[Beowulf] using watchdog timers to reboot a hung systemautomagically: Good idea or bad?

Mark Hahn hahn at mcmaster.ca
Fri Oct 23 13:35:55 EDT 2009


> You could imagine jobs which checkpoint often, and automatically restart
> themselves from
> a checkpoint if a machine fails like this.

I find that apps (custom or commercial) normally need some help to restart.
(some need to be pointed at the checkpoint to start with, others need to 
be told it's a restart, rather than from-scratch, etc).  and I expect that 
anything but a dedicated, single-person cluster will also be running a 
scheduler, which means that the app would, upon starting, need to queue 
a restart of itself as a dependency.  we actually have one group that does
this, but their main script already contains multiple iterations of gromacs
(apparently to force re-load-balance.)  their code contains a intelligence
about catching crashed processes, finding where to pick up, etc.  (this group
also tends to be one that asks interesting questions about, for instance, 
when attributes propagate across NFS vs Lustre filesystems.  I had never
looked very closely, but various NFS clients have quite different behavior,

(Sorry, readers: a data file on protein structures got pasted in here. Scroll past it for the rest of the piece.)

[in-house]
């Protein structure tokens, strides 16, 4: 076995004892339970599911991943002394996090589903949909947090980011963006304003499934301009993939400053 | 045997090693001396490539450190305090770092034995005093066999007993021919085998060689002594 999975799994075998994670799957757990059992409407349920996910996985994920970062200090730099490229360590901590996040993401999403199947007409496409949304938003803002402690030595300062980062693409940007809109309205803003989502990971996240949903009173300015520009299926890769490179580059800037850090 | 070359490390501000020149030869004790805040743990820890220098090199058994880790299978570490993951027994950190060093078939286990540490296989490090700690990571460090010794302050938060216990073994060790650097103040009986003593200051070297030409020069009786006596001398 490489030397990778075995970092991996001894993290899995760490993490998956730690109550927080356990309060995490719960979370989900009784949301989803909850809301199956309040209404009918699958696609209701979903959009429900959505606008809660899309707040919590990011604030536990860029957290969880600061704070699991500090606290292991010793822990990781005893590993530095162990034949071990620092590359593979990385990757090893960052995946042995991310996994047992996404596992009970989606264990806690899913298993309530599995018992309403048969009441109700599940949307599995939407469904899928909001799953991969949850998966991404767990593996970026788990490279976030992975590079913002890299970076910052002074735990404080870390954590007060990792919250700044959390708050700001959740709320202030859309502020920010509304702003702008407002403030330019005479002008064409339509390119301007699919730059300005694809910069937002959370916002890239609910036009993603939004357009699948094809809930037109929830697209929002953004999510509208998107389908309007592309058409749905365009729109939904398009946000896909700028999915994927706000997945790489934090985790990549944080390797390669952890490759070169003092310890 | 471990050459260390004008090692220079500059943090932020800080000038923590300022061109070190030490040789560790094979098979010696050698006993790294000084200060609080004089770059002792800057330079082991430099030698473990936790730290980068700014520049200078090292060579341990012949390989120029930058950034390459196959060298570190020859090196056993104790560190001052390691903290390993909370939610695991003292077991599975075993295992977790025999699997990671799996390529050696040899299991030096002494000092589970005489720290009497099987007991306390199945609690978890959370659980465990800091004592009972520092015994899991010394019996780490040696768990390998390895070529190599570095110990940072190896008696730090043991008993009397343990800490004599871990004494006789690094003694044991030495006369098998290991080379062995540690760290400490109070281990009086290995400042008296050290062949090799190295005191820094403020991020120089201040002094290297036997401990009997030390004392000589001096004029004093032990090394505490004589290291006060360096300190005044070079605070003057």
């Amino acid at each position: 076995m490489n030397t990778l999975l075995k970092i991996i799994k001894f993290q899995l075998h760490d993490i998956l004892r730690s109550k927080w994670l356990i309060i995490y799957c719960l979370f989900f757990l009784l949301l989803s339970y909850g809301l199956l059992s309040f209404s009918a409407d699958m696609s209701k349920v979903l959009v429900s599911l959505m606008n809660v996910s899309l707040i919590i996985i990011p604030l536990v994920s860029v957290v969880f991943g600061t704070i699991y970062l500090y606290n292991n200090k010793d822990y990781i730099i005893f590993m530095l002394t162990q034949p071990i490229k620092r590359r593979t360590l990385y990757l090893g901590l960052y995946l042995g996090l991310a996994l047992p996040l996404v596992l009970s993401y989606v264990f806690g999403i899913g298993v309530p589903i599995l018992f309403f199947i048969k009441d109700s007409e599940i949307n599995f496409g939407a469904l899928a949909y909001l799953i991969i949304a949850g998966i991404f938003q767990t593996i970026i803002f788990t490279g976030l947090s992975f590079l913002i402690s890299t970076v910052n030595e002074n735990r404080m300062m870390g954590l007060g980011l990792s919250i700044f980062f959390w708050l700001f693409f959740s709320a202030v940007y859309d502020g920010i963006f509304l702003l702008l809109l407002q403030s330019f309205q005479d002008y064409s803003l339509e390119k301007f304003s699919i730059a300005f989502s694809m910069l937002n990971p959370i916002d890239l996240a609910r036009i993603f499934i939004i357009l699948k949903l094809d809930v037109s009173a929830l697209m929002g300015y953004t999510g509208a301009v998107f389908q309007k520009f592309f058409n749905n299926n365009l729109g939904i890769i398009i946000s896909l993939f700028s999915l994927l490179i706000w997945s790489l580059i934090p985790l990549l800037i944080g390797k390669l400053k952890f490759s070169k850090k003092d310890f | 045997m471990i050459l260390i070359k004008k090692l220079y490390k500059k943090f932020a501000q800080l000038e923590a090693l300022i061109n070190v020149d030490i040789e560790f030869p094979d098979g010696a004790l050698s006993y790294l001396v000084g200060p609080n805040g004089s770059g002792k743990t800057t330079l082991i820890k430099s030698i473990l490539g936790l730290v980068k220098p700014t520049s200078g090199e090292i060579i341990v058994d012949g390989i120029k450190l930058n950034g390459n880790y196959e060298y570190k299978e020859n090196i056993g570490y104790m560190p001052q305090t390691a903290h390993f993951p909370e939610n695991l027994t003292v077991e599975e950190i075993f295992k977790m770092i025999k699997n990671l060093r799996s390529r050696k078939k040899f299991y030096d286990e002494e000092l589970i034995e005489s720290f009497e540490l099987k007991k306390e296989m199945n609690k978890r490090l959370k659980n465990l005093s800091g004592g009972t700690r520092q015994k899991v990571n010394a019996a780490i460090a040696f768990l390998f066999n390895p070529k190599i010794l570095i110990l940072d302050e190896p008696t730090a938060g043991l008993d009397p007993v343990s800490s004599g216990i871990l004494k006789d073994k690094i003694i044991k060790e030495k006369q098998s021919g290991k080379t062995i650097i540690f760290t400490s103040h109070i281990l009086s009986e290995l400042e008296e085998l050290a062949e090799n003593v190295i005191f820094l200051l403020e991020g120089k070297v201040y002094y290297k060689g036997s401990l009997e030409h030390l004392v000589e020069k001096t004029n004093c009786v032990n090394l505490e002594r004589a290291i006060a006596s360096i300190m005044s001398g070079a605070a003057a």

including some oldish versions that will cache stale attrs *indefinitely*.)

anyway, we strongly encourage checkpointing, and usually say that you should
checkpoint as frequently as you can without inducing a significant IO
overhead.  our main clusters have Lustre filesystems that can sustain several
GB/s, so I usually rule-of-thumb it as "a couple times a day, and more 
often with higher node-count.  fortunately our node failure rate is fairly
low, so we don't push very hard.  it's easy to imagine a large-scale job
needing to checkpoint ~hourly, though: if your spontaneous node failure rate
is 1/node-year, then a 365-node job is 1/day, and that's not a very big job...

> My philosophy though would be to leave a machine down till the cause of
> the crash is established.

absolutely.  this is not an obvious principle to some people, though:
it depends on whether your model of failures involves luck or causation ;)
and having decent tools (IPMI SEL for finding UC ECCs/overheating/etc,
console logging for panics) is what lets you rule out bad juju...
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